Jhumpa Lahiri’s novel, “The Namesake,” focuses heavily on the aspect of identity and one’s struggle to maintain identity despite living in a foreign country with several cultures, backgrounds, ideas, and dreams. Lahiri reflects her ideas of identity to the audience through her use of characters, especially Gogol and his immediate family. As they move to America, Ashima and Ashoke, Gogol’s parents, experience the hardships that most immigrants face. The assimilation to a new “American” culture, leaving behind family, and starting a new career are all struggles that Ashima and Ashoke face as they begin a new life in the U.S. The adaptation to a new culture and its values is especially tough for Ashima as she clings to her strong Bengali traditions while trying to raise Gogol in a cultured state like Massachusetts.
The main conflict is seen within Gogol, who carries traditions both in Calcutta and in America. Gogol is a character torn between two identities. On one hand, he is pressured by his family to live the typical life of an Indian boy. On the other, he is passionate about living his own life as an American teenager and experiencing the normal things that typical teenagers in this country face. Eventually, Gogol is absorbed by his desires to conform to the modern American lifestyle. His decisions reflect his opposition to his Indian heritage as he begins to live independently with his girlfriend Maxine. It is only later when Gogol begins to understand his Indian heritage.
In the article “Finding Myself Through My College Major” in the New York Times, the author, Joshua Kam, describes his struggle with identity. He also adds a twist to his description of this heritage by connecting it to his college major. Having been born in Montana, raised in Malaysia, and attending college in Michigan, Joshua Kam is uncertain about where he is really from. Moreover, Joshua strikes similarities to Gogol. Joshua’s parents like Gogol’s are from a foreign country and moved to the United States to start a new life. And like Gogol, Joshua was a child conflicted between two cultures, unable to maintain a steady identity through his childhood. He describes himself as “somewhere in between: a third-culture kid.”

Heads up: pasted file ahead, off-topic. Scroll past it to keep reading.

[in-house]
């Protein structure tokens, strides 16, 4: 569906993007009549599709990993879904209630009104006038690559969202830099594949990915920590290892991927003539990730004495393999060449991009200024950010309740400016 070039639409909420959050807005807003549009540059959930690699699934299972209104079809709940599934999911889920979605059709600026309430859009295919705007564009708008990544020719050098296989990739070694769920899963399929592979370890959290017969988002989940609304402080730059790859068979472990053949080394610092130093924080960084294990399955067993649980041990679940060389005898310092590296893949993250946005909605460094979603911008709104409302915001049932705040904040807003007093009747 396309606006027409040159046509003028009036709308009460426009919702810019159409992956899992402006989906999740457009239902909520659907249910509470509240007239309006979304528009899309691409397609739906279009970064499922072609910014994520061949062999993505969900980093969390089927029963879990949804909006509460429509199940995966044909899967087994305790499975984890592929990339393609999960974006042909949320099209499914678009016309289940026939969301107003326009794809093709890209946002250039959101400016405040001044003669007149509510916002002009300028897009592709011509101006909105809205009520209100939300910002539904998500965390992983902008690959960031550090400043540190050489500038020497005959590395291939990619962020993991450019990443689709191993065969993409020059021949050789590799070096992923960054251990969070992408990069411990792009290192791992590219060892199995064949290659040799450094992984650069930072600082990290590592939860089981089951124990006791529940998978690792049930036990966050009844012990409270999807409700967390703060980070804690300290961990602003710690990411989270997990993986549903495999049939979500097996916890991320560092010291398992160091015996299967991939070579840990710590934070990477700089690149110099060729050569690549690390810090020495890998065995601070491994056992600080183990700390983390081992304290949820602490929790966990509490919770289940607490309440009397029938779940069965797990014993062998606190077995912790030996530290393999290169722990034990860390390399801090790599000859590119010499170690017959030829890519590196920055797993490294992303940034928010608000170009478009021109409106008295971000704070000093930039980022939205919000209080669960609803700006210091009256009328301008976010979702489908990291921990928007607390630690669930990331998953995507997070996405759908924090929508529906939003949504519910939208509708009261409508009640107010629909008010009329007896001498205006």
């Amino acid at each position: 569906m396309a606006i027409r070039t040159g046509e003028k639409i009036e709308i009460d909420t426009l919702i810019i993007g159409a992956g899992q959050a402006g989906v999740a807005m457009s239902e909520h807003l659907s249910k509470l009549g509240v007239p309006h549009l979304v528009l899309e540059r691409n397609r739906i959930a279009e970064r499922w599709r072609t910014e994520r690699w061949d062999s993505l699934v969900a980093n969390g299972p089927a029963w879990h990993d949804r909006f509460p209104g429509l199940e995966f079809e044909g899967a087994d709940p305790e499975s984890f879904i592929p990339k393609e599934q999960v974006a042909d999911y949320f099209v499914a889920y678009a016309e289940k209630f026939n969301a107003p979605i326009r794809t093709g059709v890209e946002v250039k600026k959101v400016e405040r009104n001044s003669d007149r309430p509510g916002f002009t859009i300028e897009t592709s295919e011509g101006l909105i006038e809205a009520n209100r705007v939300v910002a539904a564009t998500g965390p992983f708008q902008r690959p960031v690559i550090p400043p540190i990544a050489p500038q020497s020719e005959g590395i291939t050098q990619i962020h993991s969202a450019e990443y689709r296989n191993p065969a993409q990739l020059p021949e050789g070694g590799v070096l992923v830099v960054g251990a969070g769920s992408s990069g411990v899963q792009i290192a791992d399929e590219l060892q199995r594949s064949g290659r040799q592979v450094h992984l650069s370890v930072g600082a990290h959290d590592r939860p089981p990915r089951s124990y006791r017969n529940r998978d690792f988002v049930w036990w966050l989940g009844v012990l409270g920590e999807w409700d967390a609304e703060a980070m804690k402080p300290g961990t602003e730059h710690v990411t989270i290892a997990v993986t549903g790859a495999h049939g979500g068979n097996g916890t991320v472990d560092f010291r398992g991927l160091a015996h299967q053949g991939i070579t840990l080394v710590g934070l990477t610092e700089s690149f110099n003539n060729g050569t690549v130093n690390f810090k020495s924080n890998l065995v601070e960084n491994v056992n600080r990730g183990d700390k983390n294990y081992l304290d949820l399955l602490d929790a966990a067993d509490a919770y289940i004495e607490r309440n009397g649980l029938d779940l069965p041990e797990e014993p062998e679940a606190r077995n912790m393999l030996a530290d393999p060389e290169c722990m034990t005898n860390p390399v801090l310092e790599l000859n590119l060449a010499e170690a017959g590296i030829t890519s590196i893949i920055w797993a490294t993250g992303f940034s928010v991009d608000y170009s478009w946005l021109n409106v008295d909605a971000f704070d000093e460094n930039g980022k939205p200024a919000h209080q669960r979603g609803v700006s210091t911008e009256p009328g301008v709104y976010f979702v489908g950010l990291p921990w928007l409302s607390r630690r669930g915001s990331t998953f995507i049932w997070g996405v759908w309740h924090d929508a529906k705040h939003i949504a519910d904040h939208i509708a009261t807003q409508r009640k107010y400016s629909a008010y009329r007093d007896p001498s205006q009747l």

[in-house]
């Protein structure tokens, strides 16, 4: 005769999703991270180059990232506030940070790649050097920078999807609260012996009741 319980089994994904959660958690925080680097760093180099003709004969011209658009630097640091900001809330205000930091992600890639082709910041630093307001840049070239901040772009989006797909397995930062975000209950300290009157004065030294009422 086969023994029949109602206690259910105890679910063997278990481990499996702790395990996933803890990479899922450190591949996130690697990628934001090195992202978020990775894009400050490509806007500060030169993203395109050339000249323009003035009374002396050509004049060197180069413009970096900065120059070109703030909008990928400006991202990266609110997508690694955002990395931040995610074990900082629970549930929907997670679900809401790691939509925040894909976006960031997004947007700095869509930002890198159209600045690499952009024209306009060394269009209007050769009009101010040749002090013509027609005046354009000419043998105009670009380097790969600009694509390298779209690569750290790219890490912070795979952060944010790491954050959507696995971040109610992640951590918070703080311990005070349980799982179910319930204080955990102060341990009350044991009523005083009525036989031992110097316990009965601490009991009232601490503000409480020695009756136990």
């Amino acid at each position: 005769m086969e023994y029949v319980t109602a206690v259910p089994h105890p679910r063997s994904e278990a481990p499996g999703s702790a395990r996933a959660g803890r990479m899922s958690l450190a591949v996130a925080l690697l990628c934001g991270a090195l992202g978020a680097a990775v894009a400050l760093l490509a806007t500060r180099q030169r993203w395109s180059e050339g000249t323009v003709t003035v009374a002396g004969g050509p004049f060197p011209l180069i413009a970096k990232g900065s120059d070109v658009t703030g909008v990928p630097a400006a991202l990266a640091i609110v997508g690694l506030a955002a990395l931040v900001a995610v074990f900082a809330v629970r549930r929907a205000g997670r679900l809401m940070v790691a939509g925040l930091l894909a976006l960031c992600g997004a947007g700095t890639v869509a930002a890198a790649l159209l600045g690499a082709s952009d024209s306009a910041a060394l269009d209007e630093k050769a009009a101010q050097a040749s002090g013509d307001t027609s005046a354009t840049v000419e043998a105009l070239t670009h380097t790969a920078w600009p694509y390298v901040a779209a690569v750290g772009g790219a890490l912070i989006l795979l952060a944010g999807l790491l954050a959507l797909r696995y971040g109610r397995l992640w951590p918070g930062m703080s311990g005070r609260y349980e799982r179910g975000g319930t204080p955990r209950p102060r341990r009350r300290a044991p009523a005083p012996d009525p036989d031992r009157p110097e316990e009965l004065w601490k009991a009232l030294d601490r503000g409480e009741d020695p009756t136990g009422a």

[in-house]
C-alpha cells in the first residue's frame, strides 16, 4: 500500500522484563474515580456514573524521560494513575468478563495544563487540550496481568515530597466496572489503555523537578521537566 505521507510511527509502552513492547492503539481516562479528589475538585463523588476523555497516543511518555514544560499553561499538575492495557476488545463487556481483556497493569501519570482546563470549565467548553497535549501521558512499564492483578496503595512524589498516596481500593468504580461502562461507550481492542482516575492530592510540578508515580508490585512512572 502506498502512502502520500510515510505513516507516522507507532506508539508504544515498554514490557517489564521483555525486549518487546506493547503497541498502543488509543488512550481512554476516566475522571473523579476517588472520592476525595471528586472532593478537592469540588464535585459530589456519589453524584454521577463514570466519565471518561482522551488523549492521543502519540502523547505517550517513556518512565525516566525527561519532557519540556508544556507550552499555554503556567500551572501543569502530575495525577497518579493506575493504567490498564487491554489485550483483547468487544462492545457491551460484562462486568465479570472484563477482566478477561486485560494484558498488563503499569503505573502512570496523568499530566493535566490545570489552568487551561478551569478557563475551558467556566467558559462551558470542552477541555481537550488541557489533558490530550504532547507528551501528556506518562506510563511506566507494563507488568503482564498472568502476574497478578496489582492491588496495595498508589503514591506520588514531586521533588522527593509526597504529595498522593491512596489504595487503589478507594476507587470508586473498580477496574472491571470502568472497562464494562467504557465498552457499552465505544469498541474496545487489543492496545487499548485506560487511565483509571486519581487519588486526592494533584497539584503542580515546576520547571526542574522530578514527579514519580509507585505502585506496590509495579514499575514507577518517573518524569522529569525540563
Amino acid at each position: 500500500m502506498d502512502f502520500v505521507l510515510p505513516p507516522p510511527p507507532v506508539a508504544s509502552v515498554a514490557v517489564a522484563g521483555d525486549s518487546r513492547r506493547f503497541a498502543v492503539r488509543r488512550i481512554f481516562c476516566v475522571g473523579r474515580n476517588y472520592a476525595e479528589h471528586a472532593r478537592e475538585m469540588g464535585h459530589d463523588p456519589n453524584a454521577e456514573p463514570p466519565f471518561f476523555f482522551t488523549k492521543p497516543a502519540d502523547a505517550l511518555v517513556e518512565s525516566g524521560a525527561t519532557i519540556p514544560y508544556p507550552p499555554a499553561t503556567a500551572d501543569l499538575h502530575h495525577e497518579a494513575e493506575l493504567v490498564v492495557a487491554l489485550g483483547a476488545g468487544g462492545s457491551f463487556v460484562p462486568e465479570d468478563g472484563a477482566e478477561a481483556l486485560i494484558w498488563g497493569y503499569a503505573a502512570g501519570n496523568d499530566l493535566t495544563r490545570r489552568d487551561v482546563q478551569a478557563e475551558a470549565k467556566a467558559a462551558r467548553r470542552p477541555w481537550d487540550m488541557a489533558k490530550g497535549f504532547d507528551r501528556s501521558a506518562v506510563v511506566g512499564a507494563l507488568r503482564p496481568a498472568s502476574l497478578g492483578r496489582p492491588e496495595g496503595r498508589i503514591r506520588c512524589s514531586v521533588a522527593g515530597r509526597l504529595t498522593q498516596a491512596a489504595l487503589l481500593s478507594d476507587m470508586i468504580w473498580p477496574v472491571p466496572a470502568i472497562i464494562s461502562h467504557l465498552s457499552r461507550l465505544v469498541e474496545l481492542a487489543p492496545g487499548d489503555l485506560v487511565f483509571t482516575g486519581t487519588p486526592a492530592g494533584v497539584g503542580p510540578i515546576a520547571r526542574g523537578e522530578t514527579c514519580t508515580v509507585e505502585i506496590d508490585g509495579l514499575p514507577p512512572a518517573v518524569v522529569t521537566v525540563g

What’s more important is the fact that both Joshua and Gogol eventually find their identities later on in their lives. For Gogol, he begins to take pride in his background after his father’s death. For Joshua, he began to cherish his background through studying history and the classics. He in fact tells the reader that by studying myth and history, he is able to “converse with the distinct voices of my past and quilt together a narrative about movement in place.”
The importance of self-identity is often overlooked in society today. Several people face the same conflict as Gogol and Joshua. Once we are able to find the true identity within ourselves, we are truly able to live freely and with an open mind.